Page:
3. Promotion strategy: type of advertising and media; agencies and organizations.

Action Plan:

1. Prioritized bed and breakfast goals (most desired results within six months to one year)

2. Tasks to accomplish goals. Set deadlines.

3. Needed resources: money, time, labor, etc.

4. Large action calendar (with task start dates and completion deadlines.)

Evaluate your progress periodically and update your plan. No plan is static. Things will happen that will cause you to make changes in your plans. Call on professionals for assistance; an attorney, accountant, insurance agent, a bed and breakfast organization director,  and others you may know.

Resources Available:

1. Check out other books on the subject from your state government.

2. Talk to local chamber of commerce, visitors bureau, etc.

3. Contact Small Business Association in your location for assistance

Although it is possible to start a bed and breakfast without a big capital investment, there are some important start-up costs one must consider. A major factor is whether or not you already own a building suitable for a bed and breakfast. The projections here assume that a building is completely paid for. Otherwise, you will need to include a house payment in these projections.
People have many reasons for wanting to start a home based business--the need for additional income, a way of making a hobby produce some income, the desire to stay at home with children, the need to be with the family more, or just plain tired of an hour long commute twice a day.Whatever the reason, the facts remain. Home based businesses are growing and are expected to maintain continued growth in the future.

The bed and breakfast industry has also grown significantly and many believe there is still room for more growth. Bed and breakfast operations seem to have found their niche in the hospitality industry.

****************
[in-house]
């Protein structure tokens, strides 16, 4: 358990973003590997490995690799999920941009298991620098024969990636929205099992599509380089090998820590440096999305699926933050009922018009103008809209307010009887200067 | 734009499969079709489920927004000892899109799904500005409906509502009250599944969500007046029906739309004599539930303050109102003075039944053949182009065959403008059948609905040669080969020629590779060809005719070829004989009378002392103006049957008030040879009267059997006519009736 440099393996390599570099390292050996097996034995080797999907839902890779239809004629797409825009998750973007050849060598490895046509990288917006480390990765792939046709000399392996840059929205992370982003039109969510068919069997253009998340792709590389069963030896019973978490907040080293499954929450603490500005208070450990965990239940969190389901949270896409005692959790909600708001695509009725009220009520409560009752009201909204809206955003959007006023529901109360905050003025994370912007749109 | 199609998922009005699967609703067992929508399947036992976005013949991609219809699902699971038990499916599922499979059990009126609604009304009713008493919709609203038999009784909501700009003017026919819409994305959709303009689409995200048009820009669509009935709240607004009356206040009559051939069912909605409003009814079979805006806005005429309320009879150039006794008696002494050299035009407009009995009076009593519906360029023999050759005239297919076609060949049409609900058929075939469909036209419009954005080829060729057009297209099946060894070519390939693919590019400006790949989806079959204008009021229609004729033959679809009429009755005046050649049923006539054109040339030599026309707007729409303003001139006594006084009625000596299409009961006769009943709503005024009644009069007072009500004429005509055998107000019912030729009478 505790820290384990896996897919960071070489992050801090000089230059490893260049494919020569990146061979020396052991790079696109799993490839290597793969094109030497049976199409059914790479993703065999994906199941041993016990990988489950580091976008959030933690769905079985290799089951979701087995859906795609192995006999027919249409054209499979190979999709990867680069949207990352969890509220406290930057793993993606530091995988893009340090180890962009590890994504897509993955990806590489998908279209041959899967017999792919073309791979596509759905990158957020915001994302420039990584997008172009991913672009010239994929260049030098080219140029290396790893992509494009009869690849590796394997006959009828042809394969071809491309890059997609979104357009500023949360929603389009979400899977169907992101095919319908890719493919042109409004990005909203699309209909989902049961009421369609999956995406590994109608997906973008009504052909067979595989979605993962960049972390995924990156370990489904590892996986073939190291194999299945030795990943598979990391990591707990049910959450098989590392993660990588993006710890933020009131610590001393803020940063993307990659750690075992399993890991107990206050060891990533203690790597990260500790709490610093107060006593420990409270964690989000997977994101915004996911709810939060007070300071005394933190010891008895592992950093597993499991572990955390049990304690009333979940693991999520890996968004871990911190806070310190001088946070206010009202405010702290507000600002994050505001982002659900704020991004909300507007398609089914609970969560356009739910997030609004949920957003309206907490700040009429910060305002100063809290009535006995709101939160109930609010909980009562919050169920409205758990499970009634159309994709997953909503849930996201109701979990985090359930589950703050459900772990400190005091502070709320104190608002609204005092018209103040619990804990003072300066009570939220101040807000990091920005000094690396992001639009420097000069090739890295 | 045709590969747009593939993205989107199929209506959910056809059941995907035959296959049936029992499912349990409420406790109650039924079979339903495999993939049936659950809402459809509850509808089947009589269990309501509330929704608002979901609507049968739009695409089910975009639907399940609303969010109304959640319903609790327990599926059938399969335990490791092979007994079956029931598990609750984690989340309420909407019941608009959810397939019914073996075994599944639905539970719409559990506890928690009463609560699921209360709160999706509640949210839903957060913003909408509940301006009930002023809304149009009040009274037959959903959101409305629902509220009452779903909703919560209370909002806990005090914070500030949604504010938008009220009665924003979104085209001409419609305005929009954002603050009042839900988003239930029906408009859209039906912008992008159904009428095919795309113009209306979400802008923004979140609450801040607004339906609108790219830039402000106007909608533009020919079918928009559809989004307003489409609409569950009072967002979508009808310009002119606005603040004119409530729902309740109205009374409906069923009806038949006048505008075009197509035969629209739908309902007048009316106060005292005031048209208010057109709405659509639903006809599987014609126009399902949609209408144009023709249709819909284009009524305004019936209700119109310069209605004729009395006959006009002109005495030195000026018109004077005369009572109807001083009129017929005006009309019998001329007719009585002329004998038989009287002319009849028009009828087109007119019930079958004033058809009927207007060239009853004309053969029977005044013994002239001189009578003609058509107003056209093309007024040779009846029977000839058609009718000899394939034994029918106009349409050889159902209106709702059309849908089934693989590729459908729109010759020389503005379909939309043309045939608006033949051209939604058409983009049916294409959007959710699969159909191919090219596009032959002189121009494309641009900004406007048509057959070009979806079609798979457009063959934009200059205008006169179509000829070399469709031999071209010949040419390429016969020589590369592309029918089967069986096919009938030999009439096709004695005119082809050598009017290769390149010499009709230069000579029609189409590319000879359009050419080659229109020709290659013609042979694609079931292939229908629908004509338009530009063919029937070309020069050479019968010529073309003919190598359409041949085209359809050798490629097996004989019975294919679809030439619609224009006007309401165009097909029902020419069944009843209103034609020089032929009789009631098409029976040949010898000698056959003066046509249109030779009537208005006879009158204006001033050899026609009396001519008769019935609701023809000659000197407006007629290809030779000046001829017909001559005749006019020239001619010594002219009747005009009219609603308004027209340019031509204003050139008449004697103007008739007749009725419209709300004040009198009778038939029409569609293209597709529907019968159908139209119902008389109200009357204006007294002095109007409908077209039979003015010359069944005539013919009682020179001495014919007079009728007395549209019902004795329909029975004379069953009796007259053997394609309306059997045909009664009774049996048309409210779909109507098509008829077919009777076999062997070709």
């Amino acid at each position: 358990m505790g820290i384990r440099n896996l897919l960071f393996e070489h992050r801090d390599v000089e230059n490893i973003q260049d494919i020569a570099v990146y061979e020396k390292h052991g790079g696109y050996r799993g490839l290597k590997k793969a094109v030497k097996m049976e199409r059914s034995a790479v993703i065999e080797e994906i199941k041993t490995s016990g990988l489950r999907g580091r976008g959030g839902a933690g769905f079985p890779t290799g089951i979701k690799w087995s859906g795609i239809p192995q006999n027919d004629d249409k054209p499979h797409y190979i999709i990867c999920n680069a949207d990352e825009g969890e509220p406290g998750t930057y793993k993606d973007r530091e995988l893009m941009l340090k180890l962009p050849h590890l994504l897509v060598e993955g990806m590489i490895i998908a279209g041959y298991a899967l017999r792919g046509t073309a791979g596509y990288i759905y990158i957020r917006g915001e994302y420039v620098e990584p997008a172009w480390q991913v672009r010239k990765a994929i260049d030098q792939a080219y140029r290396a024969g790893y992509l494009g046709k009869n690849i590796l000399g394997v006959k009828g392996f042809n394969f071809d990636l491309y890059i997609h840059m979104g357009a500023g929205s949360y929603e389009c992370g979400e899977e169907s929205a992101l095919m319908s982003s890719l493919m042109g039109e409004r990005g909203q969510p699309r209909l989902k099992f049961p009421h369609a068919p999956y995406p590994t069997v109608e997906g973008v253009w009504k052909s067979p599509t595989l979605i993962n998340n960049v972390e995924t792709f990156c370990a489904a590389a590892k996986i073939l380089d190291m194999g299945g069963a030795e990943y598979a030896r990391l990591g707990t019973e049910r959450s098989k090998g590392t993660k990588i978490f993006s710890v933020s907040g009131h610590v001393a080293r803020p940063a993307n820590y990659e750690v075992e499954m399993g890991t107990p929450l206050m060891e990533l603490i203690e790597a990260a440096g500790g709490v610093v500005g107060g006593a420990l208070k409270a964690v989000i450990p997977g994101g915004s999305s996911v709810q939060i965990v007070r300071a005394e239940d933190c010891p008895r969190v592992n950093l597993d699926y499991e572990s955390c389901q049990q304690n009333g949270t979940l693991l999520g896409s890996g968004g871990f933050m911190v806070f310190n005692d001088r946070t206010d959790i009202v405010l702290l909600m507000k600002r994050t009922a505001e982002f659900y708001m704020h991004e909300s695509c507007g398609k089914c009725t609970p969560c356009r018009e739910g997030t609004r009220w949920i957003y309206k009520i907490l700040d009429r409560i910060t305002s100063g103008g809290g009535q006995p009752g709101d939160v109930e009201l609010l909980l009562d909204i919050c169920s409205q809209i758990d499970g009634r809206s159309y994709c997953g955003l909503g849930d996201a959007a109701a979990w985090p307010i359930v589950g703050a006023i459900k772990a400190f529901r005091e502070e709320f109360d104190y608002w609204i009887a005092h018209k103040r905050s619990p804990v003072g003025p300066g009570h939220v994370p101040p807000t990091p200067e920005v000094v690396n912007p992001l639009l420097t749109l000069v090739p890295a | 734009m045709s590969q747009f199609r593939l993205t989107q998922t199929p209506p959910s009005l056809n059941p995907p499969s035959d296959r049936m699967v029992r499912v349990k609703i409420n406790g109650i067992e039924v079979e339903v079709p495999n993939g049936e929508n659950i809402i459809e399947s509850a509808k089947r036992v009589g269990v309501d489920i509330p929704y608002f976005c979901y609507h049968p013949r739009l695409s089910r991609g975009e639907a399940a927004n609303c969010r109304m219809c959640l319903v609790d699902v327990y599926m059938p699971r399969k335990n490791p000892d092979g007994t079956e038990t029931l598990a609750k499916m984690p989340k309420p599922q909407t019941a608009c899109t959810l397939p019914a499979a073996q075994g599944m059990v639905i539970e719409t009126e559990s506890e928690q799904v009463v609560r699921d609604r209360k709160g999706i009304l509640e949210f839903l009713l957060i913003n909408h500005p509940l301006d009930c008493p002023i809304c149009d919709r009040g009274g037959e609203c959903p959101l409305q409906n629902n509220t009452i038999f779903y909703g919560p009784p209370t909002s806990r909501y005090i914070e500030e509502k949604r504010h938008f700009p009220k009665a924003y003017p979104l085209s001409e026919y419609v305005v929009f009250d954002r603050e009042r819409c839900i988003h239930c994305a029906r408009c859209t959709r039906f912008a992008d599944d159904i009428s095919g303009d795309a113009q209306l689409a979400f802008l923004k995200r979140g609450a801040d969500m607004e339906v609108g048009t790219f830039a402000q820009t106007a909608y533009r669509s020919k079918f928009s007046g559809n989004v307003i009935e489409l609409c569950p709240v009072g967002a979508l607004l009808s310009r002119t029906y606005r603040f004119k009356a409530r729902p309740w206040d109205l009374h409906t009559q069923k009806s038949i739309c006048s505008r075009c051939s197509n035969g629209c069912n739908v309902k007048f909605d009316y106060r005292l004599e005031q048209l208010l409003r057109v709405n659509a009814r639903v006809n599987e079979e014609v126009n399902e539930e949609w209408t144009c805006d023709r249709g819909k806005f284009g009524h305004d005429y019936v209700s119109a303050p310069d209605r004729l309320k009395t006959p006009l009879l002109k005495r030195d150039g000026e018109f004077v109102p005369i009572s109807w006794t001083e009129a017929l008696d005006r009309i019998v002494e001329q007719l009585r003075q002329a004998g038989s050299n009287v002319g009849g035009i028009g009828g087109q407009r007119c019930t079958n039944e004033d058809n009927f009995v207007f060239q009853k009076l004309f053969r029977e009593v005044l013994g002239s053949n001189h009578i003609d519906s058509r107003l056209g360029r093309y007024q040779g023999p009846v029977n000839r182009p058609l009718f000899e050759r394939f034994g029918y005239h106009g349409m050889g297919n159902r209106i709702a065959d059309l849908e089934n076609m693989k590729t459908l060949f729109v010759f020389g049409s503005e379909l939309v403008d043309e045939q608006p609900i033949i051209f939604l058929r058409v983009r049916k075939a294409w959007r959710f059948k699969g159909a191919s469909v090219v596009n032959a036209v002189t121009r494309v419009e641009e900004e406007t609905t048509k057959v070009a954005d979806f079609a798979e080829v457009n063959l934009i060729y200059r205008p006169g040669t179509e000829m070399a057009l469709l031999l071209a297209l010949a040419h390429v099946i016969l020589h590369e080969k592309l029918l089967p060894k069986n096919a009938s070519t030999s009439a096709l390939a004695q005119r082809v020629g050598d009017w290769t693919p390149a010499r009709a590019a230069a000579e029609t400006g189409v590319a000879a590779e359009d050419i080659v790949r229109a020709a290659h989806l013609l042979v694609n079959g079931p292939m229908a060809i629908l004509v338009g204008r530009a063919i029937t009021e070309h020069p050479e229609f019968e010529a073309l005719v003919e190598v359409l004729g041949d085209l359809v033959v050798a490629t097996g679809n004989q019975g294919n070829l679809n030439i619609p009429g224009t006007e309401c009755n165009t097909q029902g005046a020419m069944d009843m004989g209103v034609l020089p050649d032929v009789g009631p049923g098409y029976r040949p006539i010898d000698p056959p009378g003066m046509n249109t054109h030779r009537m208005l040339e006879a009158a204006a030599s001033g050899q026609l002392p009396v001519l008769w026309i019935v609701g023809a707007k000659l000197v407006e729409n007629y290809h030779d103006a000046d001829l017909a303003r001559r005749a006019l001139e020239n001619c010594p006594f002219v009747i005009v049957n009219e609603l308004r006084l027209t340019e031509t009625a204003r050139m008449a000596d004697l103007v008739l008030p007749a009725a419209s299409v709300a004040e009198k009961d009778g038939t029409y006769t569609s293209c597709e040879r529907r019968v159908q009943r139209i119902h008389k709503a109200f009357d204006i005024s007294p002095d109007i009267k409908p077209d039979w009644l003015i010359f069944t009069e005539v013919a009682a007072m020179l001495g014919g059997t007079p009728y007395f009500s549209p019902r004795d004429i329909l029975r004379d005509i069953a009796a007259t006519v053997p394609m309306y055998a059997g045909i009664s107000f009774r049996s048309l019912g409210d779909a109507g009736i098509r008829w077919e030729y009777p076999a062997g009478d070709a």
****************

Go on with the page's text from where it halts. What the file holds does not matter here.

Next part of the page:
If you are one of those people considering the idea of opening your own bed and breakfast, the first people you will want to discuss it with is your family. Some people may consider this the ideal way of having the best of both worlds--family and work--but think again. If your family members aren't willing to give up or share some of their space with potential guests--you have a problem.

Working in a home based business becomes a delicate balancing act between work and family. The pressures of business could get the best of you and cause some conflicts in the family. You must put a lot of thought into how your family and the business can function together. Consider these points and discuss as a family before reaching your final decision.

1. Time Schedules

As a business, bed and breakfasts are dependent on their guests' schedule and families must manage around them.

  • How will this type of scheduling affect you and your family?
  • Do you have young children that need your care and attention?
  • Do you and family members have commitments or obligations which will interfere or conflict with guests' needs?

2. Period of Operation

Some businesses can pick and choose their hours of operation. Bed and breakfasts have some flexibility in this area, but if you want to build up your business, you have to be open. Can you schedule some time off in order to be with the family? Will it hurt the business? Will it coincide with the time they have available?


3. Amount of Energy Required

Will you be able to handle the tasks required by both your business and family? In a bed and breakfast, you will need to get up early, probably go to bed late and in the beginning, do all of the housework, prepare meals, as well as manage the business. Do you have the energy level needed? Are others will and able to help?


4. Use of Space

Your home will be your place of business. Are family members willing to give up some of their space for guests? Have family members take some time to fill out the worksheet below and then discuss it with them.


5. Friends and Neighbors

How will your business affect your neighborhood? Will neighbors accept and support a bed and breakfast? Zoning is another concern for some bed and breakfast locations.